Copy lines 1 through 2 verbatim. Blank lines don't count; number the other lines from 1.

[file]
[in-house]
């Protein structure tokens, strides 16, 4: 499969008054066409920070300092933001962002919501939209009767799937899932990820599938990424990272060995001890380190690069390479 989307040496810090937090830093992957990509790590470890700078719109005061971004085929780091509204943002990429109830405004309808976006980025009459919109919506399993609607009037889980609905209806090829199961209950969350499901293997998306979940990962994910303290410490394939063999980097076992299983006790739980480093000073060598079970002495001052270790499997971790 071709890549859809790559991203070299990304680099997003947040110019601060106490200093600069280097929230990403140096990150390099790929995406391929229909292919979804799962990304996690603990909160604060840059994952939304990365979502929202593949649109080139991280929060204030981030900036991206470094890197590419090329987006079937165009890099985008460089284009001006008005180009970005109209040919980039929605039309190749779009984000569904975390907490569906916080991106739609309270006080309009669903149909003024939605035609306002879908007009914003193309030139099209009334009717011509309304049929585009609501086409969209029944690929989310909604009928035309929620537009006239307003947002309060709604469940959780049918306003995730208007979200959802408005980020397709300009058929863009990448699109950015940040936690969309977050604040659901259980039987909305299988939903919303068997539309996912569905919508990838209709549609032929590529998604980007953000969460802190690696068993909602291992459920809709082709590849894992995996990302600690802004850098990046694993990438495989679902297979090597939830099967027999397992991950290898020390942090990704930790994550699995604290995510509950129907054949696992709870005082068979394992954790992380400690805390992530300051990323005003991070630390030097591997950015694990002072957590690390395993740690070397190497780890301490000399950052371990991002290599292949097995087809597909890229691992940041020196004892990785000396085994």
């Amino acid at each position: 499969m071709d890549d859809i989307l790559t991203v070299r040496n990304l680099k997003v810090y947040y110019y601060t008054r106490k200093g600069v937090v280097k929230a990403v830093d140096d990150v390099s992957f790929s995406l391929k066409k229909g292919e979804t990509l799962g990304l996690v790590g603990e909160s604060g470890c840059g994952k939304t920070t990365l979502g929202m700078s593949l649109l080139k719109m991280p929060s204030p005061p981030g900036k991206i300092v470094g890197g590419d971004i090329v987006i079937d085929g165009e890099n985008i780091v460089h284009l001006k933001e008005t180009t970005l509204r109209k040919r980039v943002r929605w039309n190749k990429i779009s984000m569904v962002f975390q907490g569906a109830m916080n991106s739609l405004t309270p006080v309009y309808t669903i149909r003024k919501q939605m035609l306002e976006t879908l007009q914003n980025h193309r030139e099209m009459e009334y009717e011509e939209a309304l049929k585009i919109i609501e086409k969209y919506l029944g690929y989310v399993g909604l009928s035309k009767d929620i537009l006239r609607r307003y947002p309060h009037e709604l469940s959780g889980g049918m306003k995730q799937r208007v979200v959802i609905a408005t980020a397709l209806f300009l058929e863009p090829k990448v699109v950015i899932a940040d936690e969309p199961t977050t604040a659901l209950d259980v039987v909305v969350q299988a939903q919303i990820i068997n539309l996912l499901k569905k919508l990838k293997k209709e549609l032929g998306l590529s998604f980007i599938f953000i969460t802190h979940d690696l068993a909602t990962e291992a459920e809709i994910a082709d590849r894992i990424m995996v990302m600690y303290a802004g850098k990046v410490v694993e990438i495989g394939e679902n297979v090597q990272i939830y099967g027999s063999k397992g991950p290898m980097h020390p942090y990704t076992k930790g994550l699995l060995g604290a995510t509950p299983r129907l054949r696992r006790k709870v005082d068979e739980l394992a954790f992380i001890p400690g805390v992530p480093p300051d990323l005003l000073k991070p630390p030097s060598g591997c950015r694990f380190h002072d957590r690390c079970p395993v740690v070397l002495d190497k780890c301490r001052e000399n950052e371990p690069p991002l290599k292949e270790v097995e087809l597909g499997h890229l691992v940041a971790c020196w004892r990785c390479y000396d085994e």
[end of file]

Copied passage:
[in-house]
């Protein structure tokens, strides 16, 4: 499969008054066409920070300092933001962002919501939209009767799937899932990820599938990424990272060995001890380190690069390479 989307040496810090937090830093992957990509790590470890700078719109005061971004085929780091509204943002990429109830405004309808976006980025009459919109919506399993609607009037889980609905209806090829199961209950969350499901293997998306979940990962994910303290410490394939063999980097076992299983006790739980480093000073060598079970002495001052270790499997971790 071709890549859809790559991203070299990304680099997003947040110019601060106490200093600069280097929230990403140096990150390099790929995406391929229909292919979804799962990304996690603990909160604060840059994952939304990365979502929202593949649109080139991280929060204030981030900036991206470094890197590419090329987006079937165009890099985008460089284009001006008005180009970005109209040919980039929605039309190749779009984000569904975390907490569906916080991106739609309270006080309009669903149909003024939605035609306002879908007009914003193309030139099209009334009717011509309304049929585009609501086409969209029944690929989310909604009928035309929620537009006239307003947002309060709604469940959780049918306003995730208007979200959802408005980020397709300009058929863009990448699109950015940040936690969309977050604040659901259980039987909305299988939903919303068997539309996912569905919508990838209709549609032929590529998604980007953000969460802190690696068993909602291992459920809709082709590849894992995996990302600690802004850098990046694993990438495989679902297979090597939830099967027999397992991950290898020390942090990704930790994550699995604290995510509950129907054949696992709870005082068979394992954790992380400690805390992530300051990323005003991070630390030097591997950015694990002072957590690390395993740690070397190497780890301490000399950052371990991002290599292949097995087809597909890229691992940041020196004892990785000396085994």